Saturday, February 26, 2011

How I Cook Long Grain Rice

Long grain rice was a principal staple of the south Louisiana diet when I was growing up, and was an accompaniment to almost every meal, much as potatoes are elsewhere in the United States. Mahatma Rice was the brand we always used at home, and until I was grown, I was not aware that there was any other kind of rice. At that time, Mahatma, which today offers a wide variety of rices, sold only the long grain variety that grew in the flat, moist farmland of Louisiana and east Texas. I still buy it occasionally, but the long grain rice that we have come to love is the Aromatic Carolina Plantation Rice that we stock up on each time we go to Charleston. It was first introduced to South Carolina in 1685 from Madagascar and was grown there until the Civil War. It was re-introduced in 1996 and a small quantity is produced every year. We buy ours from the shop of the Historic Charleston Foundation which sponsors the Charleston International Antiques Show we exhibit in each March, but it is also available from other sources.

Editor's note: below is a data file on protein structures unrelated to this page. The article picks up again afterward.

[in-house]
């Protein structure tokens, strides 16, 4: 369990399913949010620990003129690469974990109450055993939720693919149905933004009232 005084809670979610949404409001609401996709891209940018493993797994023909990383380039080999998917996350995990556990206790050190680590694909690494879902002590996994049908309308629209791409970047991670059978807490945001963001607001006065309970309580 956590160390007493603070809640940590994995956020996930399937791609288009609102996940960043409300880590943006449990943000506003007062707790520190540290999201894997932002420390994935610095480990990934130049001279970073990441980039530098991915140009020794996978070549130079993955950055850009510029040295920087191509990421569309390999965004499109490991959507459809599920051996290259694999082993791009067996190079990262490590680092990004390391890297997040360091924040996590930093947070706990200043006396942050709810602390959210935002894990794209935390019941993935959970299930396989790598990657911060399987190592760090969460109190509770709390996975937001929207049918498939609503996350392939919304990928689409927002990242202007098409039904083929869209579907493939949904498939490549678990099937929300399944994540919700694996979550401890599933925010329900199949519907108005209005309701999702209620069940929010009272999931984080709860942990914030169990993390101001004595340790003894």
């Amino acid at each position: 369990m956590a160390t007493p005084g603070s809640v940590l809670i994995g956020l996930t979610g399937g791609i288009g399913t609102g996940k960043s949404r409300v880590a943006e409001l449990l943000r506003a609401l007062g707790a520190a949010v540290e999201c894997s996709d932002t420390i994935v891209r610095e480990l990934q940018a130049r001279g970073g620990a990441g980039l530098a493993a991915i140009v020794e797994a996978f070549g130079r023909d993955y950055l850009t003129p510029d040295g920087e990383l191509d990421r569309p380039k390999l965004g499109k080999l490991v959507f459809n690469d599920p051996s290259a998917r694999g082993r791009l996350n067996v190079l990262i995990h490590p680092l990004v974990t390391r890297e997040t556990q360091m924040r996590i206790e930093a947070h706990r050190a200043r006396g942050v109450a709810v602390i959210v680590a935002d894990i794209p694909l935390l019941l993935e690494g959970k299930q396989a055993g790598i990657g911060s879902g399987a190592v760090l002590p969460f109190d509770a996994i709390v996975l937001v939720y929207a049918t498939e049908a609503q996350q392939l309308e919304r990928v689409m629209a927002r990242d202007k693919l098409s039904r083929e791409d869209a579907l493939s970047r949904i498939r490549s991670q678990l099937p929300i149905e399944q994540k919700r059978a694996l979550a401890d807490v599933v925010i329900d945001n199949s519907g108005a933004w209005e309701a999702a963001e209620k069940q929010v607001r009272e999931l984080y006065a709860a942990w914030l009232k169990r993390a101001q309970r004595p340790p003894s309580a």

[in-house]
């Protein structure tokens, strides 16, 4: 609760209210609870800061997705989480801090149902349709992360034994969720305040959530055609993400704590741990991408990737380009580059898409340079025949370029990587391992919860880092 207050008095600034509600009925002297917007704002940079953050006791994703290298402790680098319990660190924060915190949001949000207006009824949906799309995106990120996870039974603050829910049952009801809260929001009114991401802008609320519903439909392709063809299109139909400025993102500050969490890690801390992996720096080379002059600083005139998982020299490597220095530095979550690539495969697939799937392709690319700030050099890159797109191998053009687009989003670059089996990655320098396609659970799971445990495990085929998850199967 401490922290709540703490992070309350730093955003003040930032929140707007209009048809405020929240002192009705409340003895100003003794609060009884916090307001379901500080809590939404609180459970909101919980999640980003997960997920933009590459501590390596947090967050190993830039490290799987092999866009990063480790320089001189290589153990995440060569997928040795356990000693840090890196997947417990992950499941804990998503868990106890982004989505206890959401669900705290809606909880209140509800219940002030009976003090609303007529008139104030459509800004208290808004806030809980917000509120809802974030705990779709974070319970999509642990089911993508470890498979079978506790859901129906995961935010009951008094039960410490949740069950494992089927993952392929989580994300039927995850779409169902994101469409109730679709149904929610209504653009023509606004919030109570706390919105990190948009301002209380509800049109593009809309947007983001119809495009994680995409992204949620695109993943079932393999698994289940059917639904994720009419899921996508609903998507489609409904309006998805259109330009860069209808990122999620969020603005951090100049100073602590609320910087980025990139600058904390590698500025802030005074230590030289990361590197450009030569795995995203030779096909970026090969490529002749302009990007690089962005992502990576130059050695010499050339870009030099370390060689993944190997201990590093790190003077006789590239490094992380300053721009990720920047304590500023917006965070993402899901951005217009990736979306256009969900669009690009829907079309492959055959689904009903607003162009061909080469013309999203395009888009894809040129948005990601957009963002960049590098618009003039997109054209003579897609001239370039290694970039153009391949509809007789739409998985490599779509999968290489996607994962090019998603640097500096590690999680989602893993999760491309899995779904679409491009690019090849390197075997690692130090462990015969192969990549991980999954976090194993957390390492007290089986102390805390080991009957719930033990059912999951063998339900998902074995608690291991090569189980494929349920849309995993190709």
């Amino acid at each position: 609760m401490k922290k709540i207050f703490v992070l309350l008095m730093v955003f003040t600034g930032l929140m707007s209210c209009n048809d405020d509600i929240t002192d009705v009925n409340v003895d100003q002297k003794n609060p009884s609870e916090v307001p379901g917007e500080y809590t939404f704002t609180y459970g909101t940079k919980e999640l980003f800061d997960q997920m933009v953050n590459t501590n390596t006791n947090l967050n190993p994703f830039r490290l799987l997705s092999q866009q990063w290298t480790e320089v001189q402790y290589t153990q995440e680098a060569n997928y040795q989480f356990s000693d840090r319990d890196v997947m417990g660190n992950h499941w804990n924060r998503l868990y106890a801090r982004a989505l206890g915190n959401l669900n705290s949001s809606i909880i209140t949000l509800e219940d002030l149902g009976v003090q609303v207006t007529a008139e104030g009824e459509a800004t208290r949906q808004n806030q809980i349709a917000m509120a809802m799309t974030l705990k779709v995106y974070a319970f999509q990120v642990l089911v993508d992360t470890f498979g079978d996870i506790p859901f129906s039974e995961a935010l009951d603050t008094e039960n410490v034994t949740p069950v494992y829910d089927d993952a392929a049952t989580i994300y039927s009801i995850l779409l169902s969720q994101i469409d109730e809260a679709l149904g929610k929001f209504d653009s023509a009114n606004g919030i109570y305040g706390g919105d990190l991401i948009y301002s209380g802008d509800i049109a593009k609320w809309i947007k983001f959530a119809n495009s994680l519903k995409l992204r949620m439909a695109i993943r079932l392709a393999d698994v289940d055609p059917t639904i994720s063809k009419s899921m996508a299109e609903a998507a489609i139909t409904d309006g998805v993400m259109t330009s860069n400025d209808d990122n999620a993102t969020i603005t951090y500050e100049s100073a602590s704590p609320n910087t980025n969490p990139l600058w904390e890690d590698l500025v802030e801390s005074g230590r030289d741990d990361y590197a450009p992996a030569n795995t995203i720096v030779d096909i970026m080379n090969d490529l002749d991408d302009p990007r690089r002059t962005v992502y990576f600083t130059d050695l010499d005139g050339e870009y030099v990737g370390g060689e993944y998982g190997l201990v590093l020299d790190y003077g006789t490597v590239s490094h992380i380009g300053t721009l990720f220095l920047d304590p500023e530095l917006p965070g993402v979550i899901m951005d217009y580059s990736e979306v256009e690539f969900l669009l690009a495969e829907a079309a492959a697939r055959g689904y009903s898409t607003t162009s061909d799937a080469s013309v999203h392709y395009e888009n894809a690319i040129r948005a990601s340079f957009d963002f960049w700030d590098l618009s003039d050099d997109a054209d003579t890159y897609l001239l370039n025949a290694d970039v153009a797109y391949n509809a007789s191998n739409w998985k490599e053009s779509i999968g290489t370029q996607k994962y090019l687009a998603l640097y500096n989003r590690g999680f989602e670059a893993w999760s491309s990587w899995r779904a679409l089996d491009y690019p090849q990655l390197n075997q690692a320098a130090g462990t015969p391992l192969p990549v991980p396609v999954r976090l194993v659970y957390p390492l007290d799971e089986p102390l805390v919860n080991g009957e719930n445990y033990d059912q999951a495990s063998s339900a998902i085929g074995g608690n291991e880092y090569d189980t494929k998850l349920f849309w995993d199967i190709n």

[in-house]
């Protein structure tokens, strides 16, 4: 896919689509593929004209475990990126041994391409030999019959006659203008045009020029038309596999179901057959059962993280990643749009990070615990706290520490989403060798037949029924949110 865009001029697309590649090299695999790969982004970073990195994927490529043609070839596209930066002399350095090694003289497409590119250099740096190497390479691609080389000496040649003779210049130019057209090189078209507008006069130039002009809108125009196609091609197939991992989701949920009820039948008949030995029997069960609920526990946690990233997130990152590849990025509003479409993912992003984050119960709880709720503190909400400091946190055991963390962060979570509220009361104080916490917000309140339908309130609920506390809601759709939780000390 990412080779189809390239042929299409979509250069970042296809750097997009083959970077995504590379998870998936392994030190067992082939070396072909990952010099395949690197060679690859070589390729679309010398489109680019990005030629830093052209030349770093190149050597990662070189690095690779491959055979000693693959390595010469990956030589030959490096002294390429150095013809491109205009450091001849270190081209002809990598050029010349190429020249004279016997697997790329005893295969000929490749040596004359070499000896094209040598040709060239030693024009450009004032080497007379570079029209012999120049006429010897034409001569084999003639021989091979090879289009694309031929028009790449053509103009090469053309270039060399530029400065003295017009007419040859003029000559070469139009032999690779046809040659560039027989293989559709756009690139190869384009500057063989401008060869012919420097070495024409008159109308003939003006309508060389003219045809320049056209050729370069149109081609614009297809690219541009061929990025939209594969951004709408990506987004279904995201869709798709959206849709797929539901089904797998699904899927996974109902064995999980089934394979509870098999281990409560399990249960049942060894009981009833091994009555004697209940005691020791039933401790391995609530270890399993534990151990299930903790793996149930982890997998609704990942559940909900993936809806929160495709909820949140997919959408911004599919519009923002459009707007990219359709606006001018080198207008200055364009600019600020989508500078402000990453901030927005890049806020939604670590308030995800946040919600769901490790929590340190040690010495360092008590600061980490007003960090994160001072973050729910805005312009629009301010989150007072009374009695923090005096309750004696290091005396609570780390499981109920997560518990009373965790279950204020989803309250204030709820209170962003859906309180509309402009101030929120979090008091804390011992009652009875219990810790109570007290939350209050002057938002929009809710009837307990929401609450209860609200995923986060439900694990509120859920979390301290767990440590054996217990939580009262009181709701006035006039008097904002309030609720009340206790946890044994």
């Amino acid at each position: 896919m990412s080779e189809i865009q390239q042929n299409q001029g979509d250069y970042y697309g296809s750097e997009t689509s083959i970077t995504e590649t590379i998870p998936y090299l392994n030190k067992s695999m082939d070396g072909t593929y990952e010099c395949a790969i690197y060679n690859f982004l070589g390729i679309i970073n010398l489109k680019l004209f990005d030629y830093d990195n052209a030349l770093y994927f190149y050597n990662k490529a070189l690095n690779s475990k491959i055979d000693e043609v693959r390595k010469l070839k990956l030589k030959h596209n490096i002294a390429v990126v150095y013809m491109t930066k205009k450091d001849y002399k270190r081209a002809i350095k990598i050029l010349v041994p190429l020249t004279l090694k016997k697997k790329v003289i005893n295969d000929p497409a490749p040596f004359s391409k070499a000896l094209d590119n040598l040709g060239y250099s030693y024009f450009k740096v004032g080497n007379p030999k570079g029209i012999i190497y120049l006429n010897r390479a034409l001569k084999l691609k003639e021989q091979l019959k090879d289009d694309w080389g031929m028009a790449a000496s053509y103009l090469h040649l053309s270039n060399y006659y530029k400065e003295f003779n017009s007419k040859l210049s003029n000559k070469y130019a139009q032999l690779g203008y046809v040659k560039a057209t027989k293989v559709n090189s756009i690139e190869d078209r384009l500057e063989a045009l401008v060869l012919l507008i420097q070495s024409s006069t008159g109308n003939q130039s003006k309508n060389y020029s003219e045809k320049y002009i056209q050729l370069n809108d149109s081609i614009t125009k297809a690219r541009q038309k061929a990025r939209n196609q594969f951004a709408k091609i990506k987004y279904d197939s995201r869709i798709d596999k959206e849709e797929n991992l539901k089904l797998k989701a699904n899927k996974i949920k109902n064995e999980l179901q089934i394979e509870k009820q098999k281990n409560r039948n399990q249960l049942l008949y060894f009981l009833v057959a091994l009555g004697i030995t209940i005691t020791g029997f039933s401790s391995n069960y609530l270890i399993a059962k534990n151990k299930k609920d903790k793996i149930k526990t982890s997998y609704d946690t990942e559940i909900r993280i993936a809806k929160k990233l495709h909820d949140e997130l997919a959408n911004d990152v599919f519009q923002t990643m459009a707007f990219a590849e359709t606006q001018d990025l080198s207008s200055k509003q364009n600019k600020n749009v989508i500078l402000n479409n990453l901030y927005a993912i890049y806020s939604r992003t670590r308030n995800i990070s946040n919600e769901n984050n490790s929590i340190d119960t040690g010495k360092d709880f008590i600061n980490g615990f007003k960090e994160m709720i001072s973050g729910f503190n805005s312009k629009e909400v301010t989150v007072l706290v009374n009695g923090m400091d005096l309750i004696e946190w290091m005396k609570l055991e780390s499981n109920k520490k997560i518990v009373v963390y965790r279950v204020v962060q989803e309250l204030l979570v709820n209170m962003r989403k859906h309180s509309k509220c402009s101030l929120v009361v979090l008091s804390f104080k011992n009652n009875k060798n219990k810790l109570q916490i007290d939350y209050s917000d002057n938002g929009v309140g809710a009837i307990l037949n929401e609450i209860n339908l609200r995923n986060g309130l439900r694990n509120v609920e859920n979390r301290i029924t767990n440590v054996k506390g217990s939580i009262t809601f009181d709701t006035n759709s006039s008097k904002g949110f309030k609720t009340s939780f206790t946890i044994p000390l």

Whatever long grain rice I have on hand, this is how I prepare it: (The bay leaves, a tip from Peter Patout, add a lovely touch of flavor.)

1 cup rice

2 cups water

1 teaspoon salt

1 tablespoon of olive oil or butter

2 bay leaves

Put salt, bay leaves, olive oil or butter into two cups of water. Bring to a boil. Add rice.

Stir once, then cover and turn down the heat and let simmer for about twenty minutes.

When all the water has been absorbed, fluff the rice with a fork, then serve.

Serves 3 or 4

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